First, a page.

After thinking about it for some time, I finally made the switch to Hakyll. I’ve been learning Haskell for the past several months, and after getting annoyed with how often Jekyll and Octopress broke (every time I tried to update them), this seemed like a logical move.
Moving things over to Hakyll wasn’t really all that hard, since it has support for the awesome Pandoc library. This meant that all of my markdown from Jekyll would easily port over (with a few changes to the metadata fields, which were accomplished with codemod).
Overall, I really like Hakyll so far. My site.hs file is barely over 100 lines and for the time being does everything I want. Hakyll even handles tags and pagination, and can handle calling out to other system utilties, process assets such as sass/scss or Roy scripts.
The last thing I wanted to do before calling my migration done was set up some redirects. In the past, I had two Jekyll instances, one for my blog, and one for my personal site. With this migration, I merged them into one Hakyll site. So I needed to redirect old links from “blog.elrod.me” to “elrod.me”.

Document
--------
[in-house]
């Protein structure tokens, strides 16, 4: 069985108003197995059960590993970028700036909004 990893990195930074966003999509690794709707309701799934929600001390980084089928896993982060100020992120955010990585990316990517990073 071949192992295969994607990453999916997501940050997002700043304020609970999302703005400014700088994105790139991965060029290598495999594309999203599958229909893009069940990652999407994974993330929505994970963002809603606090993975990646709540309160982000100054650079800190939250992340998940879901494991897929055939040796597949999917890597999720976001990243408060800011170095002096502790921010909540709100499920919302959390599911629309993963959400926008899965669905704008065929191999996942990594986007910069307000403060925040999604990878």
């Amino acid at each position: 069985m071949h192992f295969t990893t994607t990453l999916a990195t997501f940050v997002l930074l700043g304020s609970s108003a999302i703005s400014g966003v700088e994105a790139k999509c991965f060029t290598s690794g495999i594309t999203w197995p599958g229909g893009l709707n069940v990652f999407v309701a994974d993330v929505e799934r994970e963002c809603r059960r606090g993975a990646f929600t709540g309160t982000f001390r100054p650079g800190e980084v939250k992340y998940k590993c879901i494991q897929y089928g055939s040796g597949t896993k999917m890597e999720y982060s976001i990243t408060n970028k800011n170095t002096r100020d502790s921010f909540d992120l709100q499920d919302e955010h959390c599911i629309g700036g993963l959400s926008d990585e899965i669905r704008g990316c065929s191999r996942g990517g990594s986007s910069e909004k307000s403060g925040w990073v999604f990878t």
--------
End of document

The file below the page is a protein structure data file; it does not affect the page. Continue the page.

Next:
Hakyll, by default, exports things with slightly different filenames than Jekyll/Octopress. Instead of “/blog/2013/12/29/post-name/index.html”, Hakyll uses “/posts/2013-12-29-post-name.html”.
Both of these are very similar, and doing a simple rewrite was all I needed. So I created a new VirtualHost on my server, for the old subdomain, and came up with this:
…which doesn’t cover every page on the old site, but at least redirects the old blog post URLs.